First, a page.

Read about tabanids that are known as the beautiful, bloodsucking pollinators… and a general description from the Virtual Exhibit on Canada’s Biodiversity. Find out how populations vary in an on-going experiment near Ottawa, Canada and why few males are captured.

Find out how many tabanids are known from the U.S., general distinctions of the structure & behavior of horse flies from deer flies, and a typical life cycle of each, including insights into their control from Purdue University.

Discover more about the visual ecology of tabanids.

Learn about the veterinary importance of tabanids and their control as well as health risks of this group of flies.

Selected literature:

Alan, S.A., Day, J.F., Edman, J.D. 1987. Visual ecology of biting fliesAnnual Review of Entomology 32: 297-216.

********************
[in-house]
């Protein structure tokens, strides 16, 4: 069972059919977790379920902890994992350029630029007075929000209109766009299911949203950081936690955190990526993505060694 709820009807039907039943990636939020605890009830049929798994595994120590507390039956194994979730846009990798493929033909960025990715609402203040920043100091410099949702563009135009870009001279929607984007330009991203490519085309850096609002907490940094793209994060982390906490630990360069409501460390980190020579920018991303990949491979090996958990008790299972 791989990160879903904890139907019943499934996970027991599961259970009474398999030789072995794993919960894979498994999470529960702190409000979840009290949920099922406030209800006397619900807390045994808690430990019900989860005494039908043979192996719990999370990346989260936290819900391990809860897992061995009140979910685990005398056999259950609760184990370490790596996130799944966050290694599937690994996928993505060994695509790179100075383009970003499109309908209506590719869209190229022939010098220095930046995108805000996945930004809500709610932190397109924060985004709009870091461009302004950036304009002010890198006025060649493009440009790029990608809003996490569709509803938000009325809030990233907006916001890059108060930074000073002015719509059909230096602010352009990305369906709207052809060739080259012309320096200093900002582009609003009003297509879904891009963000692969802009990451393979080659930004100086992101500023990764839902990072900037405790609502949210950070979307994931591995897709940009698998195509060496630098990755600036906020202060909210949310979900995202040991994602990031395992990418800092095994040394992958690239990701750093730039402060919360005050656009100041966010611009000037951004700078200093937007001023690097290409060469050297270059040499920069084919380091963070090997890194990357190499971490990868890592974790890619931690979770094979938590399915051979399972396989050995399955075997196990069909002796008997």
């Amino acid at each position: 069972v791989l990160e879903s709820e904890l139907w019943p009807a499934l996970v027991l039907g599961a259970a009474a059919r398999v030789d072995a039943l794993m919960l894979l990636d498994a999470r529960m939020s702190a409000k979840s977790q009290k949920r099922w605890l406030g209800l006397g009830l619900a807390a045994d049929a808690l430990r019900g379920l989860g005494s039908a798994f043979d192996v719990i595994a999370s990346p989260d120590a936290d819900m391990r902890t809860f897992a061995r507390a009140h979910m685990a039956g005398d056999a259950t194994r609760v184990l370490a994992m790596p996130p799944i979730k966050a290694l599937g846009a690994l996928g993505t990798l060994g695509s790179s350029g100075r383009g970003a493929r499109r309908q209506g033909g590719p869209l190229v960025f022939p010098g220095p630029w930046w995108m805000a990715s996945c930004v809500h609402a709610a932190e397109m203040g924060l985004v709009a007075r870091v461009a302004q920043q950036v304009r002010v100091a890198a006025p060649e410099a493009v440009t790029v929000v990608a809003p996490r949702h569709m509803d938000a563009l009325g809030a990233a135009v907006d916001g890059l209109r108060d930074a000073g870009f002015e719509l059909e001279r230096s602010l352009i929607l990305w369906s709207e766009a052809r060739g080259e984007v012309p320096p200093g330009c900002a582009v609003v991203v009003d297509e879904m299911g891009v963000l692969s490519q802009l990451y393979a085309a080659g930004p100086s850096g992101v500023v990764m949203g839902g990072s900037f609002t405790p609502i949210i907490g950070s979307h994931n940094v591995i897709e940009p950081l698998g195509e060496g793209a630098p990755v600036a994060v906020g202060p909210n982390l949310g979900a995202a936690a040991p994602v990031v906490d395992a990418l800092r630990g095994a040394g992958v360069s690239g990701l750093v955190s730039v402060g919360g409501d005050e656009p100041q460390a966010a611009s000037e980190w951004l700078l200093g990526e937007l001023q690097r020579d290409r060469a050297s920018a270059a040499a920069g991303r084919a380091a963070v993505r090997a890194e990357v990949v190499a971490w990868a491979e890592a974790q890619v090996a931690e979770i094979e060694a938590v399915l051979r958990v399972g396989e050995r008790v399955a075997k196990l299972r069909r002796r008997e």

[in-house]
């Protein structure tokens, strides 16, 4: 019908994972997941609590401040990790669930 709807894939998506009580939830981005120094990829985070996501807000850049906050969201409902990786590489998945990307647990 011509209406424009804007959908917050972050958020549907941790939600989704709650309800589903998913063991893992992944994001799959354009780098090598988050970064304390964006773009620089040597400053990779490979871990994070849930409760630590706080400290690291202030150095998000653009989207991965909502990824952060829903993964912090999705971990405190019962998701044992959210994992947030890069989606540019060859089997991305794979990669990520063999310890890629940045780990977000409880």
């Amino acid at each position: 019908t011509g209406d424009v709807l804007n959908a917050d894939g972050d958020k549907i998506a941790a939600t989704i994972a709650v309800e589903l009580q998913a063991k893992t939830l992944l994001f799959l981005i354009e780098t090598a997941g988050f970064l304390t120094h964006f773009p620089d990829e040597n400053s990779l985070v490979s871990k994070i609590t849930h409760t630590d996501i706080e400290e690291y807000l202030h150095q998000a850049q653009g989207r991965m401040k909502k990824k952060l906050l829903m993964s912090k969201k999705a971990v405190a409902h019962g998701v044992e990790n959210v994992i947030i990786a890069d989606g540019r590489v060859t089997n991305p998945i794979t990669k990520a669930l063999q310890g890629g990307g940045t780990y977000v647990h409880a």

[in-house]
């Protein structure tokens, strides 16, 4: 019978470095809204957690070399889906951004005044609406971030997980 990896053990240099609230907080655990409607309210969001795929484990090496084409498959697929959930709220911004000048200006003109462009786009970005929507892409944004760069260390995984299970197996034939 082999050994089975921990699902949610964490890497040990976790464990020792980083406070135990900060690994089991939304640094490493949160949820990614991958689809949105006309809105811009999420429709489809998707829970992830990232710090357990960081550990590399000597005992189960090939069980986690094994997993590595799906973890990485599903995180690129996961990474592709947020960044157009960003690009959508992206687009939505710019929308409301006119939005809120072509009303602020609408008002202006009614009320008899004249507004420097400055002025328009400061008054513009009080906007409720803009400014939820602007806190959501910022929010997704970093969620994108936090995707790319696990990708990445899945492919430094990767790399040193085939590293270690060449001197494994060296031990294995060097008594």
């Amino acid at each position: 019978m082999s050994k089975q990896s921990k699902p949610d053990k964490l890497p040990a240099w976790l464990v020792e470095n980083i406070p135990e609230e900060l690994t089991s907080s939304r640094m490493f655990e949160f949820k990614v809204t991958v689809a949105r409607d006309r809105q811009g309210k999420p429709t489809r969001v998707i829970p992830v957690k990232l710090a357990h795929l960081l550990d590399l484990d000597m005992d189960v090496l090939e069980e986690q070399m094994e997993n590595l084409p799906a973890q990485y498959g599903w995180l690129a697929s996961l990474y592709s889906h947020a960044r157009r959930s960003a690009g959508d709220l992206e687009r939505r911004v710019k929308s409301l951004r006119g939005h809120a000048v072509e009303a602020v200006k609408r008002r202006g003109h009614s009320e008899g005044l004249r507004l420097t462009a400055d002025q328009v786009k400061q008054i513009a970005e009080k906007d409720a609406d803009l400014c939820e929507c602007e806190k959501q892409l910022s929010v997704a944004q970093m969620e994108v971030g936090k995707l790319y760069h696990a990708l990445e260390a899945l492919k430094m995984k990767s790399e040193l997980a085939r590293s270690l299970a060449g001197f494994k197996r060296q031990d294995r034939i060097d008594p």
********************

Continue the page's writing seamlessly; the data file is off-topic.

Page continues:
Barros, A.T.M. 2001. Seasonality and relative abundance of Tabanidae (Diptera) captured on horses in the Pantanal, BrazilMemórias do Instituto Oswaldo Cruz 96(7): 917-923.

Mullens, B.A. 2002. Horse flies and deer flies (Tabanidae). Chapter 13 pp. 263-277 in G. Mullen & L.A. Durdan, eds., Medical and Veterinary Entomology, Elsevier Science. (excerpt)

Sasaki, H. 2001. Comparison of capturing tabanid flies (Diptera: Tabanidae) by five different color traps in the fields. Appl. Entomol. Zool. 36(4): 515-519.